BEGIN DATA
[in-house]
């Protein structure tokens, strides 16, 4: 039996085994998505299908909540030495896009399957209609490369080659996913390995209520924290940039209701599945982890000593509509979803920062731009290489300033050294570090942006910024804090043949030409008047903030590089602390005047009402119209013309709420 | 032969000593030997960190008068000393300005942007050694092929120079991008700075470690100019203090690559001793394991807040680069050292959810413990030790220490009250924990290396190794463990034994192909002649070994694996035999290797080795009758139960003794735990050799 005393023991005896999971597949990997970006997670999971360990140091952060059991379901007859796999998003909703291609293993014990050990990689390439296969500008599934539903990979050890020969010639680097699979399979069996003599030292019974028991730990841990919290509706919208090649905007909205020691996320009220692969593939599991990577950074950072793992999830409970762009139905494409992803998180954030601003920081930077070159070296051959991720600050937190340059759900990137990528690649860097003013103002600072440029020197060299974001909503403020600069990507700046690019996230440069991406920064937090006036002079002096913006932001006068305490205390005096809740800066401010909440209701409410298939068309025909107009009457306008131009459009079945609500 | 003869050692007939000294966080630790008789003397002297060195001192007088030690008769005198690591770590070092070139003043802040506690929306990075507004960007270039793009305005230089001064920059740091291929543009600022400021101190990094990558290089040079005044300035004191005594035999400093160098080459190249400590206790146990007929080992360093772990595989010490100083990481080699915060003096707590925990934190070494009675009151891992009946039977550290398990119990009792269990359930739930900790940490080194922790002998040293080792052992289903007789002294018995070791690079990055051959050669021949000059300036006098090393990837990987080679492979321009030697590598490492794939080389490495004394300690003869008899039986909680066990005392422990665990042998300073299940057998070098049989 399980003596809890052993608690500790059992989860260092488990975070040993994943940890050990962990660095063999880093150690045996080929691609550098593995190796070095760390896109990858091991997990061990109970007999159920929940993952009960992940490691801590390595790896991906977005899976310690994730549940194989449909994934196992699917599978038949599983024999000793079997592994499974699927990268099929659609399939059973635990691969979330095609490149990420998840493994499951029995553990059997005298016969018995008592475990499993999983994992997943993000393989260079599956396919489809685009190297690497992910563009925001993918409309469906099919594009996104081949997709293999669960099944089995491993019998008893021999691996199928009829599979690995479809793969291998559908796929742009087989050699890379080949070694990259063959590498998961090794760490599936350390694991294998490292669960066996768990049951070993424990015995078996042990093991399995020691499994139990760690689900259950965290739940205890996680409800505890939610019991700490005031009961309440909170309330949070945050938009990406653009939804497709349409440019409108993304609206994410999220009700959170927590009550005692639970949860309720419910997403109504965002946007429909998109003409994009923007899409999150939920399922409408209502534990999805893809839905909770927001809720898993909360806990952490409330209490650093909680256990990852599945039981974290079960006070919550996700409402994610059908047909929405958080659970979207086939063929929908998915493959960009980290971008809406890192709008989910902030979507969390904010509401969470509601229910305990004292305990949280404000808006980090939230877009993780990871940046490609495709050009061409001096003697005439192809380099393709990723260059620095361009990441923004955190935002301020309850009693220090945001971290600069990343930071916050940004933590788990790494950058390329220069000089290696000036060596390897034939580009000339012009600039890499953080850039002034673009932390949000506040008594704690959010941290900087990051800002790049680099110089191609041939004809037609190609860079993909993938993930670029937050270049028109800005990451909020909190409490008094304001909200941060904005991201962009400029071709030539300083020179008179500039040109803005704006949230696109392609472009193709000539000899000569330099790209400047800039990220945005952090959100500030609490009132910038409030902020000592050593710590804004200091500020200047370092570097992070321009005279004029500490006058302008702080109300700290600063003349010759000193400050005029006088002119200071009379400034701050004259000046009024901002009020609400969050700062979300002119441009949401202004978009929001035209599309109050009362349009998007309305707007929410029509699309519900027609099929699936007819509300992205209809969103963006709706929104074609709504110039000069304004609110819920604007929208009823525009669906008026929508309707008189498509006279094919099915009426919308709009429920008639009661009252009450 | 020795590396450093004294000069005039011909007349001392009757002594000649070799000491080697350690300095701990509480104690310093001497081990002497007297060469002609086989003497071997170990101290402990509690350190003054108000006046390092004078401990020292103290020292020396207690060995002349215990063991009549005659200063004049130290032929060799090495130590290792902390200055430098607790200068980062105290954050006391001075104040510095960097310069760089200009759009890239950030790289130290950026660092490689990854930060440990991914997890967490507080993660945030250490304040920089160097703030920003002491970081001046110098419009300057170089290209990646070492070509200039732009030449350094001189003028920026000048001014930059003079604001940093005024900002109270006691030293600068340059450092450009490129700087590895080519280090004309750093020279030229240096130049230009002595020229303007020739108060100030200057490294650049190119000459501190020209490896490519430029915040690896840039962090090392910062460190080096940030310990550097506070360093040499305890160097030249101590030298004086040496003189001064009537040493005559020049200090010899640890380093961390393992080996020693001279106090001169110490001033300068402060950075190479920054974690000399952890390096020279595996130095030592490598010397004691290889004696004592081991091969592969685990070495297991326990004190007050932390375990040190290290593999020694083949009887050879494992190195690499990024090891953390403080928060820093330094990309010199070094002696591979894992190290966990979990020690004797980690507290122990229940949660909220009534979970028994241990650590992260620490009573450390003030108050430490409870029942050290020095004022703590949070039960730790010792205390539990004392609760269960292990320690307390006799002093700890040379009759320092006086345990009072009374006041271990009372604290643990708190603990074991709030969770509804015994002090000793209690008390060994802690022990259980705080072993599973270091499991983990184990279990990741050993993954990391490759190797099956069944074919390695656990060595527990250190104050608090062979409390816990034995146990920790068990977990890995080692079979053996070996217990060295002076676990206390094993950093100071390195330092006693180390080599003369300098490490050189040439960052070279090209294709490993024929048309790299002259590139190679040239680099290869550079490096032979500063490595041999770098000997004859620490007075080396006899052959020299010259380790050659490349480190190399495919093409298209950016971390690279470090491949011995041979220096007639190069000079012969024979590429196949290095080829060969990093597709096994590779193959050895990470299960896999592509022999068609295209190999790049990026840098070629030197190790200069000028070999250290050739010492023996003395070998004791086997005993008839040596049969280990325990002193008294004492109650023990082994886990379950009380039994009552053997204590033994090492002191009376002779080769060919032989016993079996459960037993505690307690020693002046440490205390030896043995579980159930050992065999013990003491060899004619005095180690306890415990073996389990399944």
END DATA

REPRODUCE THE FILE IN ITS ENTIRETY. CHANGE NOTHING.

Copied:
[in-house]
């Protein structure tokens, strides 16, 4: 039996085994998505299908909540030495896009399957209609490369080659996913390995209520924290940039209701599945982890000593509509979803920062731009290489300033050294570090942006910024804090043949030409008047903030590089602390005047009402119209013309709420 | 032969000593030997960190008068000393300005942007050694092929120079991008700075470690100019203090690559001793394991807040680069050292959810413990030790220490009250924990290396190794463990034994192909002649070994694996035999290797080795009758139960003794735990050799 005393023991005896999971597949990997970006997670999971360990140091952060059991379901007859796999998003909703291609293993014990050990990689390439296969500008599934539903990979050890020969010639680097699979399979069996003599030292019974028991730990841990919290509706919208090649905007909205020691996320009220692969593939599991990577950074950072793992999830409970762009139905494409992803998180954030601003920081930077070159070296051959991720600050937190340059759900990137990528690649860097003013103002600072440029020197060299974001909503403020600069990507700046690019996230440069991406920064937090006036002079002096913006932001006068305490205390005096809740800066401010909440209701409410298939068309025909107009009457306008131009459009079945609500 | 003869050692007939000294966080630790008789003397002297060195001192007088030690008769005198690591770590070092070139003043802040506690929306990075507004960007270039793009305005230089001064920059740091291929543009600022400021101190990094990558290089040079005044300035004191005594035999400093160098080459190249400590206790146990007929080992360093772990595989010490100083990481080699915060003096707590925990934190070494009675009151891992009946039977550290398990119990009792269990359930739930900790940490080194922790002998040293080792052992289903007789002294018995070791690079990055051959050669021949000059300036006098090393990837990987080679492979321009030697590598490492794939080389490495004394300690003869008899039986909680066990005392422990665990042998300073299940057998070098049989 399980003596809890052993608690500790059992989860260092488990975070040993994943940890050990962990660095063999880093150690045996080929691609550098593995190796070095760390896109990858091991997990061990109970007999159920929940993952009960992940490691801590390595790896991906977005899976310690994730549940194989449909994934196992699917599978038949599983024999000793079997592994499974699927990268099929659609399939059973635990691969979330095609490149990420998840493994499951029995553990059997005298016969018995008592475990499993999983994992997943993000393989260079599956396919489809685009190297690497992910563009925001993918409309469906099919594009996104081949997709293999669960099944089995491993019998008893021999691996199928009829599979690995479809793969291998559908796929742009087989050699890379080949070694990259063959590498998961090794760490599936350390694991294998490292669960066996768990049951070993424990015995078996042990093991399995020691499994139990760690689900259950965290739940205890996680409800505890939610019991700490005031009961309440909170309330949070945050938009990406653009939804497709349409440019409108993304609206994410999220009700959170927590009550005692639970949860309720419910997403109504965002946007429909998109003409994009923007899409999150939920399922409408209502534990999805893809839905909770927001809720898993909360806990952490409330209490650093909680256990990852599945039981974290079960006070919550996700409402994610059908047909929405958080659970979207086939063929929908998915493959960009980290971008809406890192709008989910902030979507969390904010509401969470509601229910305990004292305990949280404000808006980090939230877009993780990871940046490609495709050009061409001096003697005439192809380099393709990723260059620095361009990441923004955190935002301020309850009693220090945001971290600069990343930071916050940004933590788990790494950058390329220069000089290696000036060596390897034939580009000339012009600039890499953080850039002034673009932390949000506040008594704690959010941290900087990051800002790049680099110089191609041939004809037609190609860079993909993938993930670029937050270049028109800005990451909020909190409490008094304001909200941060904005991201962009400029071709030539300083020179008179500039040109803005704006949230696109392609472009193709000539000899000569330099790209400047800039990220945005952090959100500030609490009132910038409030902020000592050593710590804004200091500020200047370092570097992070321009005279004029500490006058302008702080109300700290600063003349010759000193400050005029006088002119200071009379400034701050004259000046009024901002009020609400969050700062979300002119441009949401202004978009929001035209599309109050009362349009998007309305707007929410029509699309519900027609099929699936007819509300992205209809969103963006709706929104074609709504110039000069304004609110819920604007929208009823525009669906008026929508309707008189498509006279094919099915009426919308709009429920008639009661009252009450 | 020795590396450093004294000069005039011909007349001392009757002594000649070799000491080697350690300095701990509480104690310093001497081990002497007297060469002609086989003497071997170990101290402990509690350190003054108000006046390092004078401990020292103290020292020396207690060995002349215990063991009549005659200063004049130290032929060799090495130590290792902390200055430098607790200068980062105290954050006391001075104040510095960097310069760089200009759009890239950030790289130290950026660092490689990854930060440990991914997890967490507080993660945030250490304040920089160097703030920003002491970081001046110098419009300057170089290209990646070492070509200039732009030449350094001189003028920026000048001014930059003079604001940093005024900002109270006691030293600068340059450092450009490129700087590895080519280090004309750093020279030229240096130049230009002595020229303007020739108060100030200057490294650049190119000459501190020209490896490519430029915040690896840039962090090392910062460190080096940030310990550097506070360093040499305890160097030249101590030298004086040496003189001064009537040493005559020049200090010899640890380093961390393992080996020693001279106090001169110490001033300068402060950075190479920054974690000399952890390096020279595996130095030592490598010397004691290889004696004592081991091969592969685990070495297991326990004190007050932390375990040190290290593999020694083949009887050879494992190195690499990024090891953390403080928060820093330094990309010199070094002696591979894992190290966990979990020690004797980690507290122990229940949660909220009534979970028994241990650590992260620490009573450390003030108050430490409870029942050290020095004022703590949070039960730790010792205390539990004392609760269960292990320690307390006799002093700890040379009759320092006086345990009072009374006041271990009372604290643990708190603990074991709030969770509804015994002090000793209690008390060994802690022990259980705080072993599973270091499991983990184990279990990741050993993954990391490759190797099956069944074919390695656990060595527990250190104050608090062979409390816990034995146990920790068990977990890995080692079979053996070996217990060295002076676990206390094993950093100071390195330092006693180390080599003369300098490490050189040439960052070279090209294709490993024929048309790299002259590139190679040239680099290869550079490096032979500063490595041999770098000997004859620490007075080396006899052959020299010259380790050659490349480190190399495919093409298209950016971390690279470090491949011995041979220096007639190069000079012969024979590429196949290095080829060969990093597709096994590779193959050895990470299960896999592509022999068609295209190999790049990026840098070629030197190790200069000028070999250290050739010492023996003395070998004791086997005993008839040596049969280990325990002193008294004492109650023990082994886990379950009380039994009552053997204590033994090492002191009376002779080769060919032989016993079996459960037993505690307690020693002046440490205390030896043995579980159930050992065999013990003491060899004619005095180690306890415990073996389990399944």